On step 6 I installed the cable to the break pedal straight in line with the fitting in the firewall. I used lock tight on the clamp. I left about a foot of cable free on the front side.

Next I connected the ready break to my truck (for the test drive) and connected the Xpl to the ready break with my Falcon 2 tow bar. I connected up the tow lights and the safety cables. I took the car for a short test tow to make sure the arms on the tow bar where fully extended. I then adjusted the connection cable from the ready break to the conduit cable leaving about 2 inch of slack. I could test it by pulling by hand on the cable and seeing the break lights come on and feeling the break pedal come to a stop.

Next I took the Ford for another test tow (pulling it with F150 truck). I put the car through a number of break tests. What I noticed is that when I accelerate the assembling pulls on the break slightly just enough for me to see the break light come on momentarily and then shut off if accelerating less or just driving and towing. But this was a surprise to me that the release of the preload on the ready break was enough to tug on the pedal enough to engage the light sometimes. I might try the bungee cord suggestion given in the guide to keep the pedal back under non-breaking conditions. (Note I'm using external LED tow light which are nice and very bright).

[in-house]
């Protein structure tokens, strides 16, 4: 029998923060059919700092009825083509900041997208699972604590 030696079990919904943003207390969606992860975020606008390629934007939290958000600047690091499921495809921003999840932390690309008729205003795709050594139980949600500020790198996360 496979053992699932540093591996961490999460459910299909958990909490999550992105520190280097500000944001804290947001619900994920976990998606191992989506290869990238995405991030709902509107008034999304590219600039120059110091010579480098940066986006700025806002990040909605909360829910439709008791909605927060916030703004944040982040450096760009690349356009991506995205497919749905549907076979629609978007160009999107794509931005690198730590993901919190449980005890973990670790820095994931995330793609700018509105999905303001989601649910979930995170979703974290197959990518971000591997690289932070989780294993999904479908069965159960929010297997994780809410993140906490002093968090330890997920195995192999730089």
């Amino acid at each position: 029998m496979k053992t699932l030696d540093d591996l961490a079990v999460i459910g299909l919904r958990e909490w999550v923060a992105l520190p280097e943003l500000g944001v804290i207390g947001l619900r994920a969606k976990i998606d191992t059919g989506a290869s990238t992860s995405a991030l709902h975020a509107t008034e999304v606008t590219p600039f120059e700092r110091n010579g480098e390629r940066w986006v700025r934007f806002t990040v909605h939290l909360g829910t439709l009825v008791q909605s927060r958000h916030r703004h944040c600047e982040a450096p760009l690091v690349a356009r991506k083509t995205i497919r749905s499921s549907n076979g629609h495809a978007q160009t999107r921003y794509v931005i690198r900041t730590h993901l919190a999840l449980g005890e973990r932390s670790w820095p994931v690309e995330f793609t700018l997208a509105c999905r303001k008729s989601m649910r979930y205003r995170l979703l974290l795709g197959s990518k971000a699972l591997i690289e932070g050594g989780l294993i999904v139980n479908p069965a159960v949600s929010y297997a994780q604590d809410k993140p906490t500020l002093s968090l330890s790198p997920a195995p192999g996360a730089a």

I then proceeded to break test the Ford. For this I believe I was only getting the break to really engage on hard breaking. I was keeping an eye on the break lights of the Ford to see if they were engage and only looks like when ready stomped on the breaks would I get some breaking, but not enough. So I think the 2 inch of slack is too much. But with the ready break pulling slightly on acceleration, I do not want break drag either.

I'd like to hear your adjustment recommendations.

Overall, the simplicity is great, and the installation, while not a super easy job, was not difficult as well. The instructions were quite good.
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Old 06-08-2008, 08:48 PM   #11
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It sounds like you did a good clean install. The Ready Brake should not be pulling at all under acceleration. If the pedal in the vehicle is a little loose, then by all means use a bungy to keep it from dragging.

Two inches is probably a bit too much slack. I have just a slight belly in mine and it activates under medimum braking, and then releases. A slight bit of slack is all you need.
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Old 04-23-2009, 08:00 PM   #12
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Readybrake on 4 toads

I my put it on 3 Geo Trackers and now will be puting it on my 2001
Chevy Tracker. I too use the dash diode to let me know when the taod is pushing the RV and puting on the toads brakes. I run the diode wire through my 7 pin connector so it also tells me I have continuity for the taods lights. I don't leave any slack in the cable as there is slack in the brake pedal befor brakes are acutally doing the job they are there for. I have only one RV and one taod but have upgraded them both over the years.